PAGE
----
Moving slightly higher on the risk/return spectrum would be a bond issued by a provincial government. Provincial governments are smaller in size, so they do have higher credit risk, but overall, the risk of a provincial government defaulting is still very low.
Because they trade on public bond markets, government bonds do fluctuate in value. While the interest rate stays constant, the price to purchase the bond may vary. For example, on the date of publication, a 1.75%, 5-year Bank of Canada Bond is trading at $98.40, meaning for every $100 of principal you’re getting a $1.60 discount to compensate you for a lower coupon, equating to an annual yield of 2.11%.
Guaranteed Investment Certificates (GICs)
A Guaranteed Investment Certificate or GIC gives you the ability to save and earn interest on your investment over a fixed period of time while offering the security of a guarantee on both your principal and interest. GICs are generally required to have insurance from the Canadian Deposit Insurance Corporation (CDIC) up to $100,000.
For investors looking for a conservative option, the benefit of the guarantee can be worth the lower return, generally between 1.5 to 3.5% at present.
There are a variety of factors that will influence the GIC’s interest rate further. Some GICs are redeemable, in other words you can cash out when needed, a benefit for which you’ll generally accept a lower payout. Similarly, for the benefit of reducing your tax bill, a GIC that can be held in a registered account like an RRSP or TFSA will likely offer lower returns than those held in non-registered accounts.
To understand these dynamics, check out Ratehub.ca’s GIC rates and comparisons tool.
Fixed Income ETFs
A fixed income ETF will pool together a variety of bonds to replicate an index. One of the most common is the iShares Canadian Corporate Bond ETF that currently offers an annual yield of 3.03%. Investors should note that ETFs will generally charge a management fee. In the case of the iShares Canadian Corporate Bond ETF, you’re looking at a management fee of 0.4%.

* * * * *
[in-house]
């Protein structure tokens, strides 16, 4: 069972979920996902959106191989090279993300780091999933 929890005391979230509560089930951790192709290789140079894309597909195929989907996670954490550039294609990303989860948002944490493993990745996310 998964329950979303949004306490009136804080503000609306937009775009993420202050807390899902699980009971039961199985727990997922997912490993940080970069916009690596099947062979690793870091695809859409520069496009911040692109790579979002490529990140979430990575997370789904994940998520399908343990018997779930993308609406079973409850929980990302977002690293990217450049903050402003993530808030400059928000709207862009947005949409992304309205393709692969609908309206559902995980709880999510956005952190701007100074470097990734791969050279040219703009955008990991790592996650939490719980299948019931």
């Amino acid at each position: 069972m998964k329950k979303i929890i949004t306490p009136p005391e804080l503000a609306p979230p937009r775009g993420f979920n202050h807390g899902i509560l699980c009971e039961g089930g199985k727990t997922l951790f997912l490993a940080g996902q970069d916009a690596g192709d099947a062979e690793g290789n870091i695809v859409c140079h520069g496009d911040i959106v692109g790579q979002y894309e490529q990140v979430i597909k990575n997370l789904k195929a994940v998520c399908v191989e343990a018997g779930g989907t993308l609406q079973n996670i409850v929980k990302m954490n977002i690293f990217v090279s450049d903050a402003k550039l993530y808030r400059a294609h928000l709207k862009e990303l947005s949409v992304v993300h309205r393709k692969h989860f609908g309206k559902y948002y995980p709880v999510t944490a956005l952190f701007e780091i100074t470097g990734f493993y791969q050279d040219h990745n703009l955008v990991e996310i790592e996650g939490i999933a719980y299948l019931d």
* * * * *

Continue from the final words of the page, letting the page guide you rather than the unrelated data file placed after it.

Depending on one’s preferences, ETFs can be a great investment option for investors who want to gain exposure to a market or asset class, such as fixed income, without the hassle and fees that may come with purchasing individual bonds.
High yield corporate bonds
A corporate bond is generally backed by the balance sheet of the issuing company. Investors in corporate bonds are expressing confidence that the issuer will be in a strong enough position financially to repay investors at the end of the bond term. High yield issuers have a higher chance of default than investment-grade issuers; therefore, they must entice investors to purchase their bonds by compensating them through a higher yield for exposure to additional risk.
Similarly, you could purchase a high yield bond ETF for example the Horizon’s High Yield ETF, a diversified portfolio of North American high yield debt with an average credit rating of BB- that currently offers an annual yield of 6.03% .
Stock market investments
It’s worth mentioning that fixed income investments like those listed above will likely only make up a portion of a diversified portfolio. Many investors also own stock market investments. These can include individual company stock, for example, owning a tiny equity share in Apple or Google, or a mutual fund or ETF that pools together a diversified selection of stocks exposing you to a broader segment of the market.
The value of stock markets investments vary greatly, but their return lacks any guarantee. Take for example General Electric (GE), the American conglomerate and household name known for its airplane engines, health care and energy division. Once the world’s largest company by market value, GE is now struggling to restructure and has lost over $100 billion of shareholder wealth since June 2017.
In return for this volatility and risk; however, stock market investments also offer the potential for a high rate of return. Other benefits include high levels of liquidity -- stocks can generally easily be sold on public markets -- and ease of holding them in registered accounts.
Choose wisely and seek advice
At CoPower we talk about the importance of investing with eyes wide open. At the end of the day it comes down to understanding your own goals, preferences and beliefs, learning about the opportunities available to you and choosing investments products that fit. GICs, government bonds, green bonds and company stock can all be good investment options, but it’s up to you to decide how best to invest your money.
Disclaimer: This blog post does not constitute investment advice or an investment recommendation. Please seek independent professional investment advice when choosing investments for your portfolio.